A forum on immigration, featuring the , drew a mixed group of longtime residents and recent immigrants to Thursday, for a "peaceful dialogue" on a politically charged issue.
More than 50 people attended the forum, including the families of and , two Milford men who were killed in collisions with drivers who, police say, were illegal immigrants.
The meeting was organized by pastors Hector and Monsi Quinones of Freedom Life Church, which draws a predominantly Spanish-speaking congregation to its downtown services. Addressing the audience, Hector Quinones said the purpose was "to take a moment to have a peaceful dialogue. This is an important night. It's necessary."
The forum had been expected to draw larger numbers of attendees from the Ecuadorian community, but only a few appeared. Hector Quinones said "there were some concerns from a certain portion of the Ecuadorian community of how they would be received, or how their presence would be interpreted here."
Police Chief Thomas O'Loughlin, who was invited to speak by the church, addressed several questions, including some that focused on , and relations between the police department and the immigrant communities in Milford.
"My responsibility is not to enforce immigration laws," O'Loughlin said. "That's the responsibility of the federal government. It's not a local or a state responsibility, it's a federal responsibility."
Local police, he said, as best they are able, are required "to assure the safety of the people of Milford and their property. That's every person."
Although no one has made a specific complaint, O'Loughlin said he has learned, through media outlets, that some of the Ecuadorians living in town have experienced harrassment in recent weeks.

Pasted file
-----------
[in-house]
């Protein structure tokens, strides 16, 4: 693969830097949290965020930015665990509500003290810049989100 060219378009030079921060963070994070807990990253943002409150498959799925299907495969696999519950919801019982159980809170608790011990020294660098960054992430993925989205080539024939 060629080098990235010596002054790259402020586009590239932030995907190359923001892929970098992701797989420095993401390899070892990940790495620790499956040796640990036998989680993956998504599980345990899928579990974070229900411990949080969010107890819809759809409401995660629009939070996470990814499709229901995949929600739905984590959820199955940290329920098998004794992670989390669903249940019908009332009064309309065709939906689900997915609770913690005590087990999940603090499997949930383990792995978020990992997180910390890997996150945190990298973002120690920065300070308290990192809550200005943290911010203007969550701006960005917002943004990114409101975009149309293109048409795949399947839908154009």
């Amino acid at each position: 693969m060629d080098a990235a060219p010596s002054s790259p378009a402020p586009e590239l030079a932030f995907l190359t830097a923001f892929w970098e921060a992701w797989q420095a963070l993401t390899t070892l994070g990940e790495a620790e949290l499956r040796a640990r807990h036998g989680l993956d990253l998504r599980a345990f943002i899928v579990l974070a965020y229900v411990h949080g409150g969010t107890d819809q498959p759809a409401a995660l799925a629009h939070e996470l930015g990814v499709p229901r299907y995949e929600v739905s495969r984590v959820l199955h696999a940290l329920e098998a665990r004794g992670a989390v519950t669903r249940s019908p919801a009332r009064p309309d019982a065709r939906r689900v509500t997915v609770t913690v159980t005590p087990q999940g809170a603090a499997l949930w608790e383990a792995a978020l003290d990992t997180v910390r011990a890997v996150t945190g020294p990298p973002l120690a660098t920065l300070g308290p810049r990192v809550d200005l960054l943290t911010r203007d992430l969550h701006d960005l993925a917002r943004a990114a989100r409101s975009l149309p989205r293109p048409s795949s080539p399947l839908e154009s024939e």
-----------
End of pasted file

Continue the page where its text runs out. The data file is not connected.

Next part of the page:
As he explained, someone shouting out a window "Go home!" is using speech protected by the First Amendment. If that person yelled "Go home or I'll beat you up," O'Loughlin said: "That's illegal."
Police are aware of the tension, he said, and encourage anyone with a problem to contact them. The department has officers and detectives who speak Spanish and or Portuguese. Attending the forum, with O'Loughlin, was Carlos Sousa, a detective fluent in all three languages.
For the most part, people attending the forum listened without asking questions. Among those who did was an Ecuadorian construction worker, Jonathan Leon. He referred to the case involving Nicolas Guaman, an Ecuadorian who is charged with several offenses relating to the Aug. 20 death of Matthew Denice.
Leon, through Monsi Quinones, acting as an interpreter, told Chief O'Loughlin that what his countryman did "is something that is making it very difficult for those of us who are Ecuadorian" and who love this country. He asked the chief why there appears to be "an increased number of pullovers" for those who appear to look Ecuadorian.
showing no increase since the death of Denice in police issuing citations for people driving without a license. "The numbers don't bear out the perception," O'Loughlin said.
Officers can pull people over if they have probable cause that a violation has occurred. But the vehicle stops are not being done based on ethnicity, he said, or people's appearances.
"I could stand out here on this corner, for eight hours a day," and if I pulled over every driver who I thought was Ecuadorian and driving without a license, O'Loughlin said: "We'd probably have a road block. It's not done."